>I'm sorry, I thought that what I was asking was very simple.  but everyone 
>wants to make it more
>difficult then it actually is. 

No, you just hadn't quite explained what you needed properly.

There were simply too many undefined points in your email for a reasonable
answer to be given.

If you really want to ignore the experts and do it your way, here's a crude
sample script that should be pretty close to what you think you want:

  # Untested code written on the fly:
  $stage = mysql_connect('stage.example.com', 'stageuser', 'stagepass') or
die('Could not connect to stage database');
  mysql_select_db('stage', $stage) or die('Could not select stage
  $production = mysql_connect('production.example.com', 'productionuser',
'productionpass') or die('Could not connect to production database');
  mysql_select_db('production', $production) or die('Could not select
production database');
  # Update production data to "archived" status:
  $query = "update sometable set archived = 1";
  mysql_query($query, $production) or die("Could not update production
database to 'archived'");
  # Find out which IDs already exist in 'production'
  $query = "select whatever_id from sometable";
  $archived = mysql_query($query, $production) or die("Could not obtain
production IDs");
  $archived_ids = array();
  while (list($id) = mysql_fetch_row($archived)){
    $archived_ids[] = $id;
  # Snag any staged content that is not yet archived (ie, on production):
  $archived_ids_sql = implode(', ', $archived_ids;
  $query = "select whatever_id, whatever_columns from sometable where
whatever_id in ($archived_ids_sql)";
  $newbies = mysql_query($query, $stage) or die("Could not obtain stage
  # Copy all those rows to 'production'
  while (list($whatever_id, $whatever_columns) = mysql_fetch_row($newbies)){
    $query = "insert into whatever(whatever_id, whatever_columns) ";
    $query = "values($whatever_id, '$whatever_columns') ";
    mysql_query($query, $production) or die("Could not insert $whatever_id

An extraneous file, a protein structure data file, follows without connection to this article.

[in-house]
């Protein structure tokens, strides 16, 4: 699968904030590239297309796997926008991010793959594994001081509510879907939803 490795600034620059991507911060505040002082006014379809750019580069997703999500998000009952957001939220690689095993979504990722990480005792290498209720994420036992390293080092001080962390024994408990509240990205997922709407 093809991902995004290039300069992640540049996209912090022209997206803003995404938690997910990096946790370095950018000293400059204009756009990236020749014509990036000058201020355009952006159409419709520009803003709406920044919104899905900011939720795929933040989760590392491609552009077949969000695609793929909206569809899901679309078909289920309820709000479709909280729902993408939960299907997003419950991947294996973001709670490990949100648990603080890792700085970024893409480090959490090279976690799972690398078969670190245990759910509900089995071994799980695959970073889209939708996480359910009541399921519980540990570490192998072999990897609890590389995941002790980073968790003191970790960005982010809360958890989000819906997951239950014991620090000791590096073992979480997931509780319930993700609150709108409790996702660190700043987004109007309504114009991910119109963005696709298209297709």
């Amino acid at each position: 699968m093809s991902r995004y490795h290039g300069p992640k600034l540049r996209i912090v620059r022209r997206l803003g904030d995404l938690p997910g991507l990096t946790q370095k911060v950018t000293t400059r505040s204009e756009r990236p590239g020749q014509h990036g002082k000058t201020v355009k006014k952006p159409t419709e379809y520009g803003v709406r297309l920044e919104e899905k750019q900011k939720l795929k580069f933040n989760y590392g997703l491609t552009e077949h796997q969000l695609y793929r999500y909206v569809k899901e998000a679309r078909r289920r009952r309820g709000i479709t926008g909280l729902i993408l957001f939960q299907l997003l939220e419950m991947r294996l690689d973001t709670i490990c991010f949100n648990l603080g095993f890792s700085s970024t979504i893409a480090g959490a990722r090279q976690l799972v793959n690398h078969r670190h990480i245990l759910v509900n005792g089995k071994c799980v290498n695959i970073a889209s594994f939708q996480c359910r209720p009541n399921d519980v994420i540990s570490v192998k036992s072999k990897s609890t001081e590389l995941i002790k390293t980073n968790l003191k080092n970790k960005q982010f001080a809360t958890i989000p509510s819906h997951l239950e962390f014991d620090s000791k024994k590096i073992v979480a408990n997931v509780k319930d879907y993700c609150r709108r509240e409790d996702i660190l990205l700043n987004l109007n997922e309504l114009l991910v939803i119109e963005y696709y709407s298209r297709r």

into production");

You could put this on 'stage' or 'production' server and run it from a cron
job, or on demand from some other script, or just by loading it into a

You'll need to configure MySQL on the machine where this script is *not*
living to accept connections from the "other" machine.  In other words,
assuming you put this on 'stage', and you expect the script to be able to
mysql_connect('production.example.com' ..., you will need to configure MySQL
on 'production.example.com' to accept connections from 'stage.example.com' 
I think MySQL out of the box will only accept connections from 'localhost'
(ie, the same machine as it's on)

You could gain a little (or maybe a lot...) of performance by using MySQL's
multiple-insert syntax instead of doing a different insert query for every
single new row in 'stage'.  However, multiple-insert syntax will not be
portable to most other SQL engines, I don't think.

You can either repeat the above technique for as many tables as you need,
*OR* if you have a zillion tables, you could use
http://php.net/mysql-list-tables to get all the tables in the database
(either one) and then http://php.net/mysql-list-fields to figure out what
tables/fields are in each database and build your queries dynamically.

This is probably not the right way to do what you want to do.  I'm only
answering your question, no matter how wrong that question might be :-)  The
experts have already told you that, and you don't seem to want to listen,
though, so I figure you might as well try it your way and see what happens.

You might some day find it easier to re-think your design, however, and
time-stamp the records that can be "archived" and then always just use
mysqldump to move stage -> production.

You would then add an extra table/field to your schema that tracked when the
previous 'move' occurred, and any records 'older' than that would be
'archived' records, not 'current'

Using mysqldump and a time-stamp will "scale up" *MUCH* better if the number
of records/tables/fields increases dramatically...

The above script is very, very crude and will *NOT* do well when zillions of
records are added to stage at once.

If you don't expect the numbers to ever become large, just do whichever one
makes you happy :-)

But if you are thinking this database might grow large, doing it the way
above is insane.


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